13 Authors writing on the Polish lustration law, which does not include members of the former Communist Party (PZPR), tend to classify lustration laws on the basis of what posts of the past repressive apparatus are included in the law. Thus, they distinguish between lustration, which they relate to former security apparatus, and de-Communization. See, e.g. Szczerbiak, ‘Dealing with the Communist Past or the Politics of the Present?’, pp. 553–4.Google Scholar

14 See ‘Czech-Chile-President’, Radio Prague, 19 March 1999 (‘Here in Prague, the visiting Chilean President Eduardo Frei stressed the need to thoroughly cleanse state and government institutions of people implicated with former totalitarian regimes. The Chilean president … took a lively interest in the Czech legislation that requires mandatory screening of state officials.’).Google Scholar

15 R. G. Teitel, Transitional Justice, Oxford, Oxford University Press, 2000, p. 149.Google Scholar

16 For the texts of the laws, see Kritz, Transitional Justice, Vol. 3.Google Scholar

17 Accountability for Human Rights Violations Act, Official Gazette of the RS, No. 58/2003.Google Scholar

18 David, ‘Lustration Laws in Action’, p. 419. The names are available at the server of the Czech Interior Ministry, .Google Scholar

19 See note 5.Google Scholar

20 See Kritz, Transitional Justice, Vol. 2 (Country Studies), Vol. 3 (Laws, Rulings, and Reports).Google Scholar

21 See Albania articles excerpted in Kritz, Transitional Justice, Vol. 2 (Country Studies).Google Scholar

22 See Decision of the Constitutional Court of CSFR, Pl. ÚS 1/92 (26 November 1992).Google Scholar

23 See generally, e.g. Tucker, ‘Paranoids May be Persecuted’; Los and Zybertowicz, Privatizing the Police-State.Google Scholar

24 G. Halmai and K. L. Scheppele, ‘Living Well is Best Revenge’, in A. J. McAdams (ed.), Transitional Justice and the Rules of Law in New Democracies, Notre Dame, University of Notre Dame Press, 1997, p. 156.Google Scholar

25 For the discussion of ‘naming the guilty’ at truth commissions, see P. B. Hayner, Unspeakable Truths: Confronting State Terror and Atrocity, New York, Routledge, 2001, pp. 107–32.Google Scholar

26 See Lingens v. Austria, 8 July 1986, Application No. 9815/82 (European Court of Human Rights); Decision 60/1994 on background checks for those in public office (24 December 1994), translated in S. Laszlo and G. Brunner, Constitutional Judiciary in New Democracy: The Hungarian Constitutional Court, Ann Arbor, University of Michigan Press, 2000, p. 306.Google Scholar

27 E. Oltay, ‘Hungary's Screening Law’, RFE/RL Research Report, 3: 15 (15 April 1994), reprinted in Kritz, Transitional Justice, Vol. 2, pp. 662–7.Google Scholar

28 See Constitutional Watch: Hungary’, East European Constitutional Review, 11: 3 (Summer 2002).Google Scholar

29 See ‘Hungary's Ex-Spook Politicians’, The Economist, 17 August 2002.Google Scholar

30 David, R., ‘In Exchange for Truth: Polish Lustrations and the South African Amnesty Process’, Politikon, 33: 1 (2006), pp. 8199.CrossRefGoogle Scholar

31 David, ‘Lustration Laws in Action’, p. 412.Google Scholar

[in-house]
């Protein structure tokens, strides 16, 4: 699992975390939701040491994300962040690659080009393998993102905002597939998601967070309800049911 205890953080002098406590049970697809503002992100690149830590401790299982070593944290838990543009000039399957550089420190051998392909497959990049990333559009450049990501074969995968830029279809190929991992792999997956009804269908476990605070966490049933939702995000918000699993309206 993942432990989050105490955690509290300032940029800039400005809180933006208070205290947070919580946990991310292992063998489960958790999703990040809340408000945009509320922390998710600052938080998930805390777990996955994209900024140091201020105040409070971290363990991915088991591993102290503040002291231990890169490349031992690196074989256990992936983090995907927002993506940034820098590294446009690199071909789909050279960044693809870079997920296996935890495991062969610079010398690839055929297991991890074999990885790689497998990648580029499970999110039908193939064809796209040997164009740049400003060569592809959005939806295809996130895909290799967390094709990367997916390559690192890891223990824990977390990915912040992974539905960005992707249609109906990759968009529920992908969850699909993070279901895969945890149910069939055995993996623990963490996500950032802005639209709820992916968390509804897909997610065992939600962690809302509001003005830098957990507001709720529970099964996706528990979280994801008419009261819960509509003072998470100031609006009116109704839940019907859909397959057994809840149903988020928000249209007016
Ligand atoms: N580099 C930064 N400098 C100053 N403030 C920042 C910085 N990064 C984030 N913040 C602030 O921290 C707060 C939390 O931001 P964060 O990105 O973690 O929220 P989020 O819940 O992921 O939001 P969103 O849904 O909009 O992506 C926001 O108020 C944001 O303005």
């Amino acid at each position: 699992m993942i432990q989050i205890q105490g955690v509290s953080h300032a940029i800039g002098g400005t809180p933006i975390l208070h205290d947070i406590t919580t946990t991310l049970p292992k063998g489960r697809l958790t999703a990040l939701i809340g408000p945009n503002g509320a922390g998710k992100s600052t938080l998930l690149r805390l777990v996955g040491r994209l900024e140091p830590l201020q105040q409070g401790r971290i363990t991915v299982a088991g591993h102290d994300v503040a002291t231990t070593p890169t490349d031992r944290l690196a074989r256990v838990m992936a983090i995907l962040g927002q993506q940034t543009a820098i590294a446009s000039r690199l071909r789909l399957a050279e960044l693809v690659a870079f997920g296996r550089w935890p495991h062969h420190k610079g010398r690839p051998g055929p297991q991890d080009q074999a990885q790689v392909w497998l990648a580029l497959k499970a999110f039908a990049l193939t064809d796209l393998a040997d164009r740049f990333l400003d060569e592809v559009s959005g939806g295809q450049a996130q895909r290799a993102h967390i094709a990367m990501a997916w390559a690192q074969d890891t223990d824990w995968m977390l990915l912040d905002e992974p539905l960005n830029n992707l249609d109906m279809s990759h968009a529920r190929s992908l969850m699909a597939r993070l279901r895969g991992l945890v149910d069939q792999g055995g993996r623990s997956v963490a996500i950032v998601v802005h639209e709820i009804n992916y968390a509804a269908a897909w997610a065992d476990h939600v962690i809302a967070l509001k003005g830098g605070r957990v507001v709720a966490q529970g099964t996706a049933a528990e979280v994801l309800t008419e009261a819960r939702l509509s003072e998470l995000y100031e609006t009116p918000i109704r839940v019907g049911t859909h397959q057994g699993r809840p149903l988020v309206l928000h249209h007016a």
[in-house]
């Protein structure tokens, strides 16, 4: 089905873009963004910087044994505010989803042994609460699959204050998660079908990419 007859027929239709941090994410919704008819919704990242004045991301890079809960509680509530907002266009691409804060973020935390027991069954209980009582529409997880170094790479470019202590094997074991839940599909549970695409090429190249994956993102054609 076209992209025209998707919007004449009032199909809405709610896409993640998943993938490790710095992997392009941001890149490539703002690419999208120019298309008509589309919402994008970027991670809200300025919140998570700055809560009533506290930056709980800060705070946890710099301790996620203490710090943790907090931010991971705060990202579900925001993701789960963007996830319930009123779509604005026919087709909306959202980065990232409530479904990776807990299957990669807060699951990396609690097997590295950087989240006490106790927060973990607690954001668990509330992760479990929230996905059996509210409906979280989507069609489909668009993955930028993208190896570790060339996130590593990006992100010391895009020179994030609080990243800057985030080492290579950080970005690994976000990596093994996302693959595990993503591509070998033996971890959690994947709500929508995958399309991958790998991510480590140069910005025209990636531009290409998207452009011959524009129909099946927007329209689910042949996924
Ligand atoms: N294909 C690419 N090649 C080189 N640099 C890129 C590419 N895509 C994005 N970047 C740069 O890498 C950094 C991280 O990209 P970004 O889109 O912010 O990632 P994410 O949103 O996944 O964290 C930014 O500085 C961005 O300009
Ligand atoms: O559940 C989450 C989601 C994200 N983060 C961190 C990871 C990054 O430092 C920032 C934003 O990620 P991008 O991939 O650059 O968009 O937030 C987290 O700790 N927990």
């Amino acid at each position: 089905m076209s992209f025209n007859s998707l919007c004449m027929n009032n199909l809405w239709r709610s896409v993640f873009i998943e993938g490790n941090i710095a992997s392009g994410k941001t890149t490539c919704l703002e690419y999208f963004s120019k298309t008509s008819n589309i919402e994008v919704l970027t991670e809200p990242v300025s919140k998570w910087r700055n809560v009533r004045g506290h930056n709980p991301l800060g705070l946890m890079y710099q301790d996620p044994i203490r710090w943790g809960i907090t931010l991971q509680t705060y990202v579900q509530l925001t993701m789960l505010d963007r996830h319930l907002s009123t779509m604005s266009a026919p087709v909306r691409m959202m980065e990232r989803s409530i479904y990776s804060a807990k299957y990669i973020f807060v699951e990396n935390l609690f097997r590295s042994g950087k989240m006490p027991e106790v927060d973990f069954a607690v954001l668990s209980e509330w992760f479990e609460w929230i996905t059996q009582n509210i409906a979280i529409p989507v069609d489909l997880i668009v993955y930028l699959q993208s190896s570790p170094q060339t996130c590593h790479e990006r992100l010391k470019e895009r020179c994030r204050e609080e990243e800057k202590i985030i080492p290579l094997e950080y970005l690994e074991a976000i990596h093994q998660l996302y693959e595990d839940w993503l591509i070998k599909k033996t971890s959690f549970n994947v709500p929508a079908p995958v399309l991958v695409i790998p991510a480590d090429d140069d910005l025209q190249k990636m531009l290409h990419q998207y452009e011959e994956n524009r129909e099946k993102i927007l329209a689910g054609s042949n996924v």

32 David, ‘In Exchange for Truth’.Google Scholar

33 M. Gravier, ‘East-Germans in the Post-Unification German Civil Service: The Role of Political Loyalty in a Transition to Democracy’, paper presented at the IPSA 19th World Congress, Durban, 29 June–4 July 2003.Google Scholar

34 McAdams, A. J., Judging the Past in United Germany, Cambridge, Cambridge University Press, 2001, pp. 5587.Google Scholar

35 Ibid.Google Scholar

36 Ibid., pp. 75–6.Google Scholar

37 Naturally, a choice of a lustration system is largely determined by a particular political configuration that accompanies transition. However, we are interested in assessing the suitability of lustration systems to a particular social situation, rather than in making predictions about their evolution.Google Scholar

38 M. Vasarhelyi, ‘Airing the Dirty Laundry’, TOL WIRE: News, 2 April 2003.Google Scholar

39 Szczerbiak, ‘Dealing with the Communist Past’, p. 559; David, ‘Lustration Laws in Action’, p. 430.Google Scholar

40 Autorzy Rzeczpospolitej and Pracownia Badan Spolecznych, ‘Prezydent nie sklamal’, Rzeczpospolita, 11 August 2000.Google Scholar

41 The other rules are ‘Memorandum No. 1 on De-Baathification’ and ‘Order No. 5 on Establishment of the Iraqi De-Baathification Council’.Google Scholar

42 ‘Rebuilding Iraq: Amid the Bombs and the Rubble, the Country is Still Slowly on the Mend’, The Economist, 1 November 2003.Google Scholar

43 In 1990, former members of the Czechoslovak secret police were rewarded for their service more than their victims were compensated; David, ‘Transitional Injustice’, p. 809, n. 42. In Iraq, Paul Bremer's predecessor, Jay Garner, advocated paying members of the former Iraqi army as a way to keep their units intact for possible construction tasks and to prevent them from turning against Americans. See T. Shanker and E. Schmitt, ‘Some U.S. Officers Want to Reunite Iraqi Units to Build a New Army’, International Herald Tribune, 3 November 2003, p. 3.Google Scholar

44 Ibid. This approach later prevailed. CNN, ‘Rumsfeld: Officials Mull Recalling Iraqi Army Units,’", 25 November 2003.Google Scholar

45 ‘Iraqi Opposition Report on the Transition to Democracy’.Google Scholar

46 In this sense, their evolution may correspond with a particular dynamics of transition. I hypothesize that the origin of the four lustration systems reflects on four modes of exit of the authoritarian regime, as classified by Huntington – replacement, transformation, transplacement and intervention. However, exploring the link between the mode of exit and lustration system deserves a separate paper. S. P. Huntington, The Third Wave: Democratization in Late Twentieth Century, Oklahoma, University of Oklahoma Press, 1991.Google Scholar